Droning

Meaningless meetings hold me back
from realizing dreams
from getting on track

I’m tearing at the seams.

 

Red tape, white lies, beige fate.
Blue carpet, still time, limits set.
Black coffee, no escape.

Radio DJ drivel, backyard ambition.

 

What do you want out of life?

 

Reality TV and team building exercises.
False CVs and strategic exclusion.

Take me from my soul
Take me from my wife.

Boring meetings boring into my head
moving forward to nowhere

Wanting to be somewhere else instead.

 

Wanting to be free, healthy and fair.

Goodbye, Copper

Hello, readers.

Thanks again for viewing my work and all of the likes and great comments I’ve had on it so far. I will be adding a new, exciting portion to this blog that I hope all of you enjoy, as well.

But right now I want to share something a little sad. Recently, my parents had to put their dog down. He was a beautiful coonhound/bloodhound mix and a super affectionate, loving dog. Unfortunately, he was also an anxious and scared dog, which caused him to bite people unexpectedly, myself included. I was incredibly sad not only for his loss but also for the loss of all of the joy and companionship that he gave my parents, who now live alone. I hope that you enjoy this poem, and I hope it expresses how I feel adequately. My plan is to revise and edit this in the future but knew it was important to get my feelings out.

Thank you,

Ben Charles

 

Goodbye, Copper

by Ben Charles

I remember the day I first saw you
peeking to the open fields on my iPhone screen.
You were in my father’s arms, full of wonder, content in his plaid jacket.
You were mischievous and devious and new to life,
impatient to unravel the mysteries of all you could see.

Tiny and nimble, you tore the world asunder.
You had new friends to make, new foods to eat and a coffee can that always needed a thrashing.
You were sweet, you gave love and were loved to bits, even when you spazzed and threw fits.

“Cute little bastard, isn’t he?” My brother asked at the Christmas party.
He was right, but you cared hardly.
You had a village of a family, a belly full of junk, and a heart full of joy.
My eldest brother mourns you the most, you were his entire world.
I smile remembering the days he’d bring you fast food and toys,
you had him wrapped around your paw, he knew it and he didn’t care.
He told me he has nothing to look forward to at home, now that you’re not there.

I wish I could have saved you, and please know that I tried.
I wish I could have told you how serious biting is, that you could understand.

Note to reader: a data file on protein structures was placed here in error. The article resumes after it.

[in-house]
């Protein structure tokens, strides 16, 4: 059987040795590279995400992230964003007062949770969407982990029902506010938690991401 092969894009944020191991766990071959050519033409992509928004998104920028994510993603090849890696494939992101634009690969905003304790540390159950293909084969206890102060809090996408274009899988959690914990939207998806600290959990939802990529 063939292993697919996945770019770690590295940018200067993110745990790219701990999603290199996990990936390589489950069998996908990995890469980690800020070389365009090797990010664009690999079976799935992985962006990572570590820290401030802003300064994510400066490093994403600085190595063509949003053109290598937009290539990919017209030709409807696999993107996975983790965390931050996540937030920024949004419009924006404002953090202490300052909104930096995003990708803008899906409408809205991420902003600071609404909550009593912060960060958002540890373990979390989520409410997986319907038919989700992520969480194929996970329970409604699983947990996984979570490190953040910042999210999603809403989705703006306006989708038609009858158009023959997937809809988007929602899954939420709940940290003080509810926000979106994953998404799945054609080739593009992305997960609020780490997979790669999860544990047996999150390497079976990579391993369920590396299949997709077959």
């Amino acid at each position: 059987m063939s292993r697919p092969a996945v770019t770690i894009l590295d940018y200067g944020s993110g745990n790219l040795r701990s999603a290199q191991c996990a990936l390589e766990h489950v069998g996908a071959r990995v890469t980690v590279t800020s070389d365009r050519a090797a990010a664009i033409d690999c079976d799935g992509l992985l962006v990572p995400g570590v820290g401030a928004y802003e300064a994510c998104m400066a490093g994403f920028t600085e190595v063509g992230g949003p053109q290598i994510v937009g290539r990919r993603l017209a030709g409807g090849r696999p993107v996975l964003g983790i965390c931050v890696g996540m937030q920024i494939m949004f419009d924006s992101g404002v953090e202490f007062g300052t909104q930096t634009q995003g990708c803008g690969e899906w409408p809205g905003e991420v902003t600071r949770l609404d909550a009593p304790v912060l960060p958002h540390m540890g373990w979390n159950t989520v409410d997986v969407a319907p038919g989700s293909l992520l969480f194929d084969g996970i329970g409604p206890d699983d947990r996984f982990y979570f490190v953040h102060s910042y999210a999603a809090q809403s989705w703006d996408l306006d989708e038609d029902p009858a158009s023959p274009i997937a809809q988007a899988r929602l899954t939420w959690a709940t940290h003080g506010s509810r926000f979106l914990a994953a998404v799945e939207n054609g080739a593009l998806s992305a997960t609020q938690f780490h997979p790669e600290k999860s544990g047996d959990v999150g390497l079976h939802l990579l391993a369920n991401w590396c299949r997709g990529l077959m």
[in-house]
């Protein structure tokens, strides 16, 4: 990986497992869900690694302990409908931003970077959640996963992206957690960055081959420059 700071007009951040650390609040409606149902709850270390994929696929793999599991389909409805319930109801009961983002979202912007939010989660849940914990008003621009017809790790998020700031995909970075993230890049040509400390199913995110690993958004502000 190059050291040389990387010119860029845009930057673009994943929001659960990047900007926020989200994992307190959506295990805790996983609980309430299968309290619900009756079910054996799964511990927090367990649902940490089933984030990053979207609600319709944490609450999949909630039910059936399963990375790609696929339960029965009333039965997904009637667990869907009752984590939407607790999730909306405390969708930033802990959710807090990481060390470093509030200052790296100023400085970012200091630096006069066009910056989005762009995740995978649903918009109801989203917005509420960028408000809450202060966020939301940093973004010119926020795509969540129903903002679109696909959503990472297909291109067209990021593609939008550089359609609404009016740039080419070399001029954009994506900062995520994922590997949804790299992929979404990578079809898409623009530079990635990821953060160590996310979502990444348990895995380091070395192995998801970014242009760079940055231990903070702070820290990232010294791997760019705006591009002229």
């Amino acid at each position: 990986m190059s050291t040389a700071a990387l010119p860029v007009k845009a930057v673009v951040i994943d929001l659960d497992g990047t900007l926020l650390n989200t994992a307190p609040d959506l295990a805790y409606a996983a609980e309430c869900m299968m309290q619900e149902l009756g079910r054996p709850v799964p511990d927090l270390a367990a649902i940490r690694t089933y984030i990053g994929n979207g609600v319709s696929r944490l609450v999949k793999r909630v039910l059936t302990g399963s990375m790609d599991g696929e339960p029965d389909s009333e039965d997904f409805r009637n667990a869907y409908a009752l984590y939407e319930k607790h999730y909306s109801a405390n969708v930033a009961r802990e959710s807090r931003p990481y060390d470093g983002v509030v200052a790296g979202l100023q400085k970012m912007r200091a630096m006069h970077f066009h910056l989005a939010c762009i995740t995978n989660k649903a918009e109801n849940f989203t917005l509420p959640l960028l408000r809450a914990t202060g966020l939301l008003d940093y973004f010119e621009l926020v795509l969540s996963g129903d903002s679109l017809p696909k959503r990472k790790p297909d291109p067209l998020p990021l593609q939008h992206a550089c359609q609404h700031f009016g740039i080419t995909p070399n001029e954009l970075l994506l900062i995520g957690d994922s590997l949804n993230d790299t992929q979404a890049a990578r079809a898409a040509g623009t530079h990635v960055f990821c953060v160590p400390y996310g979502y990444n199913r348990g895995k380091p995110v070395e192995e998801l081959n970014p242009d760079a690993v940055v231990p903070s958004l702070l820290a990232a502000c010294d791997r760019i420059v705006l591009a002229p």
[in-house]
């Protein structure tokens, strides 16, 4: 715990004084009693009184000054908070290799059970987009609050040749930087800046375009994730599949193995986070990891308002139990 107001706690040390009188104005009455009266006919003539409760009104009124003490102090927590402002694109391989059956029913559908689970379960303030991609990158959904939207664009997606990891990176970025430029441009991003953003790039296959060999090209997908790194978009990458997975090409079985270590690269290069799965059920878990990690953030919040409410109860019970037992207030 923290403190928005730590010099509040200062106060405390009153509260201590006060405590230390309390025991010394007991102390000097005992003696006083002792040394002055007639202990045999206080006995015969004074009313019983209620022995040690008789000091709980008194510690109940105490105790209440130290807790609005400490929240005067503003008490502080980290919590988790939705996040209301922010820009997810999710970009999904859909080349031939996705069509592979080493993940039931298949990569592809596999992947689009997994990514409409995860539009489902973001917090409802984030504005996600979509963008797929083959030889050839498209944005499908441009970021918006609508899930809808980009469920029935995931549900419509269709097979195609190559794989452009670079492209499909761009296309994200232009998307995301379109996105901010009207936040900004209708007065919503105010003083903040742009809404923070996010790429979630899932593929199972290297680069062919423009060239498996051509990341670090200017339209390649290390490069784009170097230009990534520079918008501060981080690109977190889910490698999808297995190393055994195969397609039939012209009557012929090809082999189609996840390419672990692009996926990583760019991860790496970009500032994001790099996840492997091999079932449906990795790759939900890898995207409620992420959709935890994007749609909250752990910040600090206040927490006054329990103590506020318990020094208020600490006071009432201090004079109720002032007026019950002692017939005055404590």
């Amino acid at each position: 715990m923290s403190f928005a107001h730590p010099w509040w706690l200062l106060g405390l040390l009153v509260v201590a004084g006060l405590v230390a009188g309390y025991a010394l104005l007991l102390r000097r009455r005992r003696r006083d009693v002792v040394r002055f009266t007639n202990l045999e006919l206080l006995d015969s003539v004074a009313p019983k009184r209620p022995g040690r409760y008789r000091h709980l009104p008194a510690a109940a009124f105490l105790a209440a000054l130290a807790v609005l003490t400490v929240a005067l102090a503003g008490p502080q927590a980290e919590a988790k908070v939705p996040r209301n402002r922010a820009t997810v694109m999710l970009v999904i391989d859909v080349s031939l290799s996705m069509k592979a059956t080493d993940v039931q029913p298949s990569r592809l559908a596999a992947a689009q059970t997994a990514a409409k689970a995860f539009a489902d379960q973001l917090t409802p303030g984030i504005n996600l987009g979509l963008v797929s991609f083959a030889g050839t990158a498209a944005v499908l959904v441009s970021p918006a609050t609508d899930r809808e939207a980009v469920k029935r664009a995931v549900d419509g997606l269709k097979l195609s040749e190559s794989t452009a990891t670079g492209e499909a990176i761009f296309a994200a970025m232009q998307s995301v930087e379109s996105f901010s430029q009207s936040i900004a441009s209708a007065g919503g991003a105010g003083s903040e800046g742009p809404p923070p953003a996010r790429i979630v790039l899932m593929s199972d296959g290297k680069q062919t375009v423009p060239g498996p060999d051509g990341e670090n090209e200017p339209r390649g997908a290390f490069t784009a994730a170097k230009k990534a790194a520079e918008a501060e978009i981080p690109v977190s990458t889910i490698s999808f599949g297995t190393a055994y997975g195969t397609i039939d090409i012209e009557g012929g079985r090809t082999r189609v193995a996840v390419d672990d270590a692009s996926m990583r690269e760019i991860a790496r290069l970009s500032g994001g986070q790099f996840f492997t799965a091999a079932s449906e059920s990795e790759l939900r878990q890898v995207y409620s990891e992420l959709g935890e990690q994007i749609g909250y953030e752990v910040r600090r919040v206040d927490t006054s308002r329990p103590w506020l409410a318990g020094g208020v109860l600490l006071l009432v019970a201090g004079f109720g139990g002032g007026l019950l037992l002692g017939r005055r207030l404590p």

The seeds of doubt were planted when you bit my hand.
Then you bit the drunkard and my mother cried.

Anxious and afraid, you chased ghosts and delusions.
While the townspeople whispered rumours, theories and illusions.
Some were true, most were false.
I loved how happy my parents were to have you,
their decision was not on impulse.

Do not be anxious, do not be afraid of where you lie.
When my mother went through with it, she cried and she cried.
I will always remember you, Copper. You left imprints in my heart and on my hand.
I hope that you find the peace that you never had in life.
I hope that is an end to your suffering and strife.

Goodbye, Copper.

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This Is Painful

Impatient hunger pangs¬†strike- it’s the early afternoon.
Another meeting now, they’ve all been different and they’re all the same.

What would the board say? Can you read this month’s sales promotion? Did we file that insurance claim?

Noble words of changing lives and changing the world.
These come from the mouths of those sitting on a floor or in a comfy office chair.

WE CAN LIGHT THE WORLD AFIRE!

But first, we need to review the protocol that we must follow.
Remember your name-tag and remember your uniform.
Those in navy blue shorts have no place in our black pants norm.

Empty words of emptier actions,
Followed of course by self- congratulations.
High-fives.
Back-pats.
Middle-management shout-outs, a place of no doubts.
The inability to see this masturbatory procrastination.

Procrastorbation.

I don’t need a shout out, I NEED TO SHOUT OUT!
Thousands of pounds of pressure constrict my vibrating frame,
like the depths of the Ocean on one of Jacques Cousteau’s vessels.

This was written during one of these meetings.
I have to do something productive.
Leaving and never attending again is becoming more seductive.

But I’m polite- I never take my¬†phone in, otherwise, I would text.
I only survive through daydreams of food, beer, and sex.